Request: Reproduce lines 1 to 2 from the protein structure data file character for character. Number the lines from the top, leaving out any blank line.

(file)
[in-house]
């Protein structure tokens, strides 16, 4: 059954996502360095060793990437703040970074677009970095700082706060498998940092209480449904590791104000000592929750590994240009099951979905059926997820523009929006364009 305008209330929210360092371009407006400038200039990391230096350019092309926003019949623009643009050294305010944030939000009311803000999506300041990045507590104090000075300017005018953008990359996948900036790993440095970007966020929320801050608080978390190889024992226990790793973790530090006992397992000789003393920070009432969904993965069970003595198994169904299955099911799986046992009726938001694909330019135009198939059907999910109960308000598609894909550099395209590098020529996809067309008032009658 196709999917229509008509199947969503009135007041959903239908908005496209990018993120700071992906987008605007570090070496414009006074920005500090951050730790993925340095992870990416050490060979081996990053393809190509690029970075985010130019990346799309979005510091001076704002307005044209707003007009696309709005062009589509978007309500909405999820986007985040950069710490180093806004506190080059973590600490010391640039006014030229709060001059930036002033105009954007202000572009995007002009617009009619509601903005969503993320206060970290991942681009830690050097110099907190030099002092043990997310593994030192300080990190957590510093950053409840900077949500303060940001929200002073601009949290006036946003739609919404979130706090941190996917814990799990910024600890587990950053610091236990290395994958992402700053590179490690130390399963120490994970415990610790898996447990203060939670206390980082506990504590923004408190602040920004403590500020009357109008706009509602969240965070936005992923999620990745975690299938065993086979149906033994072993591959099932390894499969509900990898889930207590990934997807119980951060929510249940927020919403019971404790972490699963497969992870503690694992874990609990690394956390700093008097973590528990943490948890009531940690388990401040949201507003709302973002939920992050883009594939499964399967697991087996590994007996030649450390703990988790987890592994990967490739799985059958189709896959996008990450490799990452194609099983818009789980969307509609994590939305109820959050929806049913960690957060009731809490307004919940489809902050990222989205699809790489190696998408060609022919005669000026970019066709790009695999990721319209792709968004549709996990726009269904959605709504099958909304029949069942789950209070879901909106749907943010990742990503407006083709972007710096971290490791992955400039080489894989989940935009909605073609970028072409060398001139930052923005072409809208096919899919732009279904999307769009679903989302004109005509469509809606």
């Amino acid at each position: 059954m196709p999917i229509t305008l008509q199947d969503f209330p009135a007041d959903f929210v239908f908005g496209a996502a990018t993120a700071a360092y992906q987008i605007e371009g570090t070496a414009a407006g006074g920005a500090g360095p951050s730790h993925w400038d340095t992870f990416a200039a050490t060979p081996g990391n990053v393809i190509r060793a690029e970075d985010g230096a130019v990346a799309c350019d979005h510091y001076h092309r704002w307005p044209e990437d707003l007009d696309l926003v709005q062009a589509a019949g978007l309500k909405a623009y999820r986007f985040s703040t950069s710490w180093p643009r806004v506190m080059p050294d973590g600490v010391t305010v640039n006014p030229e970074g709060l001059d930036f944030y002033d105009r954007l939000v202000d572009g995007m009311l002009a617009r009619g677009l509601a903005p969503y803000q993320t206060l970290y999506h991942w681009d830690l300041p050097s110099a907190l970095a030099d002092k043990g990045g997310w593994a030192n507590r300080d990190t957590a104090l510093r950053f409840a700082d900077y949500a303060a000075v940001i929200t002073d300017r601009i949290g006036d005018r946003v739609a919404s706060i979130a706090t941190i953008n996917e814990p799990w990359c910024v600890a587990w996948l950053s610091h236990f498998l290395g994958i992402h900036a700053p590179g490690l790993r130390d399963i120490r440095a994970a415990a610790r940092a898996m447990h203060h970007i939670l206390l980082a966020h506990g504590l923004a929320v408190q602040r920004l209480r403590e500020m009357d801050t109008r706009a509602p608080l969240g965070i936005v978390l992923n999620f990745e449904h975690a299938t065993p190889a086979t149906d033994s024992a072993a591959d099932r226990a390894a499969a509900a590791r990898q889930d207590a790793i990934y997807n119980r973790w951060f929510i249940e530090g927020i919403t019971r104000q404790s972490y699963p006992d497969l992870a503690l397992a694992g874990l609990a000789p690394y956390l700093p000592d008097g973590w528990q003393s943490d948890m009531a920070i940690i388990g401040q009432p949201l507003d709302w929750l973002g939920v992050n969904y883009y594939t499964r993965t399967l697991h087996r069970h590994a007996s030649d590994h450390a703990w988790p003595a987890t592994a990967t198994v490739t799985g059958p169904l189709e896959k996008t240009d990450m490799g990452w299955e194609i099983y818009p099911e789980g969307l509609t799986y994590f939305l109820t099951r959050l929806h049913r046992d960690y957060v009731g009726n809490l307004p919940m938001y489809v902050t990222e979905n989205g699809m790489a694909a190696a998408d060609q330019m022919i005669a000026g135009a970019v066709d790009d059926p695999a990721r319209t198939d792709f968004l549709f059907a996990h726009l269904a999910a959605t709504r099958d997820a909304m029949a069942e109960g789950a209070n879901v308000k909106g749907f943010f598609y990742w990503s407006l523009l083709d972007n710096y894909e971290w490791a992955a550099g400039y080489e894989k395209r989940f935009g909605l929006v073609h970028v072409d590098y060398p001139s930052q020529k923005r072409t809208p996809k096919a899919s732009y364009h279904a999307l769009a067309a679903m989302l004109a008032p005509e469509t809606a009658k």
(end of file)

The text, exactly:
[in-house]
């Protein structure tokens, strides 16, 4: 059954996502360095060793990437703040970074677009970095700082706060498998940092209480449904590791104000000592929750590994240009099951979905059926997820523009929006364009 305008209330929210360092371009407006400038200039990391230096350019092309926003019949623009643009050294305010944030939000009311803000999506300041990045507590104090000075300017005018953008990359996948900036790993440095970007966020929320801050608080978390190889024992226990790793973790530090006992397992000789003393920070009432969904993965069970003595198994169904299955099911799986046992009726938001694909330019135009198939059907999910109960308000598609894909550099395209590098020529996809067309008032009658 196709999917229509008509199947969503009135007041959903239908908005496209990018993120700071992906987008605007570090070496414009006074920005500090951050730790993925340095992870990416050490060979081996990053393809190509690029970075985010130019990346799309979005510091001076704002307005044209707003007009696309709005062009589509978007309500909405999820986007985040950069710490180093806004506190080059973590600490010391640039006014030229709060001059930036002033105009954007202000572009995007002009617009009619509601903005969503993320206060970290991942681009830690050097110099907190030099002092043990997310593994030192300080990190957590510093950053409840900077949500303060940001929200002073601009949290006036946003739609919404979130706090941190996917814990799990910024600890587990950053610091236990290395994958992402700053590179490690130390399963120490994970415990610790898996447990203060939670206390980082506990504590923004408190602040920004403590500020009357109008706009509602969240965070936005992923999620990745975690299938065993086979149906033994072993591959099932390894499969509900990898889930207590990934997807119980951060929510249940927020919403019971404790972490699963497969992870503690694992874990609990690394956390700093008097973590528990943490948890009531940690388990401040949201507003709302973002939920992050883009594939499964399967697991087996590994007996030649450390703990988790987890592994990967490739799985059958189709896959996008990450490799990452194609099983818009789980969307509609994590939305109820959050929806049913960690957060009731809490307004919940489809902050990222989205699809790489190696998408060609022919005669000026970019066709790009695999990721319209792709968004549709996990726009269904959605709504099958909304029949069942789950209070879901909106749907943010990742990503407006083709972007710096971290490791992955400039080489894989989940935009909605073609970028072409060398001139930052923005072409809208096919899919732009279904999307769009679903989302004109005509469509809606």